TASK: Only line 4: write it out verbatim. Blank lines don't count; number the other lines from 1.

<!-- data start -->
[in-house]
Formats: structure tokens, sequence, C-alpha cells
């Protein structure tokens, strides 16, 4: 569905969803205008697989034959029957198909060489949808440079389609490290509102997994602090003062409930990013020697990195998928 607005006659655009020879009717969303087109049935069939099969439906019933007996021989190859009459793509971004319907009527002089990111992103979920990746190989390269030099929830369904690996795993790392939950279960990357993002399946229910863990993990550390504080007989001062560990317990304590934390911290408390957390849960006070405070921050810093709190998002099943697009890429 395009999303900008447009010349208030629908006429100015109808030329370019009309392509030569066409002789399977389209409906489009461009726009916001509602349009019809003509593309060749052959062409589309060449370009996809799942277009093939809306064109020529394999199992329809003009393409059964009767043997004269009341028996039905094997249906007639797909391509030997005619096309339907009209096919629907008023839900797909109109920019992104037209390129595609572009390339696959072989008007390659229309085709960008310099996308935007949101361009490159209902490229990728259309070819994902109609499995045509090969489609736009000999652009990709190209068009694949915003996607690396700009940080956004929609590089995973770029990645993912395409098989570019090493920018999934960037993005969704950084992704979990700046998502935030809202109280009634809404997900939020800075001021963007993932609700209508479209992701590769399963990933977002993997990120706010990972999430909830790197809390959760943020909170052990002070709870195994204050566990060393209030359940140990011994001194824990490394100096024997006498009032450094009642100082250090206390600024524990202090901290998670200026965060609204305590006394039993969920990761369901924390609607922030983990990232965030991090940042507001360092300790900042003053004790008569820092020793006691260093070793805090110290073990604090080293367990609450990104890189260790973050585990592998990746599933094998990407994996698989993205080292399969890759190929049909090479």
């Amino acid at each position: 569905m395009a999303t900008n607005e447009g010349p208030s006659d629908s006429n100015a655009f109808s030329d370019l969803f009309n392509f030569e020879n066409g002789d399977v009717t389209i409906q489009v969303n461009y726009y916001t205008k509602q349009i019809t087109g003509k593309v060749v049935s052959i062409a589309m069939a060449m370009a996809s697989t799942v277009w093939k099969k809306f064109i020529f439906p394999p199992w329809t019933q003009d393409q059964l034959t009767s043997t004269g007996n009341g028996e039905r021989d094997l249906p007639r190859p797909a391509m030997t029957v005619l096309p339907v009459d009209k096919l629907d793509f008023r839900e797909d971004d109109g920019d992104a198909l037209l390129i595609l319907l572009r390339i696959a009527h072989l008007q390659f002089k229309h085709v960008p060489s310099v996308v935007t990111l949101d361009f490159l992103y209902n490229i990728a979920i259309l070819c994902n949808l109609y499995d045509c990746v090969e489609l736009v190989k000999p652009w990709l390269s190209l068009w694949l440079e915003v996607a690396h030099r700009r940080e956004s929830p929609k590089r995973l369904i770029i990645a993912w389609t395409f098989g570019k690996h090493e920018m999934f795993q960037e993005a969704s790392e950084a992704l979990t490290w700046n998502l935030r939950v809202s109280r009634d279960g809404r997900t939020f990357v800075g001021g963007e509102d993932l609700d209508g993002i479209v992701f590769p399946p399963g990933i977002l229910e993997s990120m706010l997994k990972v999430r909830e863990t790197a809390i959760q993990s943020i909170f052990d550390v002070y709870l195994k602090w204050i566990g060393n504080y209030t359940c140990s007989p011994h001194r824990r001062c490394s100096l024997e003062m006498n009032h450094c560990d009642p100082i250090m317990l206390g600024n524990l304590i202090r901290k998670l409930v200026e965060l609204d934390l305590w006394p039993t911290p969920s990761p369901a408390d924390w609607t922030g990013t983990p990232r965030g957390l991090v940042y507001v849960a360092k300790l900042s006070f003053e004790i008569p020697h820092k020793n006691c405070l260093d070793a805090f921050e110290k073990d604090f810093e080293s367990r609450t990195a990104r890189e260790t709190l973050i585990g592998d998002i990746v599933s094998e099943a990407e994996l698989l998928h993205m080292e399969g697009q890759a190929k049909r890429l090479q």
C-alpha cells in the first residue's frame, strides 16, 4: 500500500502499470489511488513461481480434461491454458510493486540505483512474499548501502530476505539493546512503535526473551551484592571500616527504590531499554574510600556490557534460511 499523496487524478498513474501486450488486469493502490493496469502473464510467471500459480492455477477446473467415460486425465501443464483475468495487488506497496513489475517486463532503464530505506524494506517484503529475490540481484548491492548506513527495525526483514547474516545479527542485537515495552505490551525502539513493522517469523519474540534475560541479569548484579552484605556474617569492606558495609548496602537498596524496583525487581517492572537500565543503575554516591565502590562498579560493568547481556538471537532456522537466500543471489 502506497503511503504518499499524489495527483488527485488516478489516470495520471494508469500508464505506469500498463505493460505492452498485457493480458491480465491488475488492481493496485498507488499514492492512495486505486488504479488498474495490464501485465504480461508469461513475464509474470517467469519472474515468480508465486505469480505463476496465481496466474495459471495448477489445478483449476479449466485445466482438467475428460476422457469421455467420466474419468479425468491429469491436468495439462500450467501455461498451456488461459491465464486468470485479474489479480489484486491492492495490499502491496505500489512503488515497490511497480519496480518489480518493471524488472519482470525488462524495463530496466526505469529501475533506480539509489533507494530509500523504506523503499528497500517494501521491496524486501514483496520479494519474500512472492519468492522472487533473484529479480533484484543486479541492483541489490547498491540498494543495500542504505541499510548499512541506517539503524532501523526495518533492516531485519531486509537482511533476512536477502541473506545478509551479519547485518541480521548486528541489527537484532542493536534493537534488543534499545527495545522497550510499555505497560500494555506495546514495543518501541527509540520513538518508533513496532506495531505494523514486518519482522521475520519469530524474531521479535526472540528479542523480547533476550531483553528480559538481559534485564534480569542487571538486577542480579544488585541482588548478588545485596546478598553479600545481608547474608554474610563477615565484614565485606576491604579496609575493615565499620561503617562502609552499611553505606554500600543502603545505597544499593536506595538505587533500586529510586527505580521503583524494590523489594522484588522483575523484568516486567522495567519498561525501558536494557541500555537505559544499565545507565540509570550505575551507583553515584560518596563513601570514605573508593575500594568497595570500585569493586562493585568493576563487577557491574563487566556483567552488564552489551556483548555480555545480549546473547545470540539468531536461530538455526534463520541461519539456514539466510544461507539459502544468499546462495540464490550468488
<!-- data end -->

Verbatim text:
């Amino acid at each position: 569905m395009a999303t900008n607005e447009g010349p208030s006659d629908s006429n100015a655009f109808s030329d370019l969803f009309n392509f030569e020879n066409g002789d399977v009717t389209i409906q489009v969303n461009y726009y916001t205008k509602q349009i019809t087109g003509k593309v060749v049935s052959i062409a589309m069939a060449m370009a996809s697989t799942v277009w093939k099969k809306f064109i020529f439906p394999p199992w329809t019933q003009d393409q059964l034959t009767s043997t004269g007996n009341g028996e039905r021989d094997l249906p007639r190859p797909a391509m030997t029957v005619l096309p339907v009459d009209k096919l629907d793509f008023r839900e797909d971004d109109g920019d992104a198909l037209l390129i595609l319907l572009r390339i696959a009527h072989l008007q390659f002089k229309h085709v960008p060489s310099v996308v935007t990111l949101d361009f490159l992103y209902n490229i990728a979920i259309l070819c994902n949808l109609y499995d045509c990746v090969e489609l736009v190989k000999p652009w990709l390269s190209l068009w694949l440079e915003v996607a690396h030099r700009r940080e956004s929830p929609k590089r995973l369904i770029i990645a993912w389609t395409f098989g570019k690996h090493e920018m999934f795993q960037e993005a969704s790392e950084a992704l979990t490290w700046n998502l935030r939950v809202s109280r009634d279960g809404r997900t939020f990357v800075g001021g963007e509102d993932l609700d209508g993002i479209v992701f590769p399946p399963g990933i977002l229910e993997s990120m706010l997994k990972v999430r909830e863990t790197a809390i959760q993990s943020i909170f052990d550390v002070y709870l195994k602090w204050i566990g060393n504080y209030t359940c140990s007989p011994h001194r824990r001062c490394s100096l024997e003062m006498n009032h450094c560990d009642p100082i250090m317990l206390g600024n524990l304590i202090r901290k998670l409930v200026e965060l609204d934390l305590w006394p039993t911290p969920s990761p369901a408390d924390w609607t922030g990013t983990p990232r965030g957390l991090v940042y507001v849960a360092k300790l900042s006070f003053e004790i008569p020697h820092k020793n006691c405070l260093d070793a805090f921050e110290k073990d604090f810093e080293s367990r609450t990195a990104r890189e260790t709190l973050i585990g592998d998002i990746v599933s094998e099943a990407e994996l698989l998928h993205m080292e399969g697009q890759a190929k049909r890429l090479q």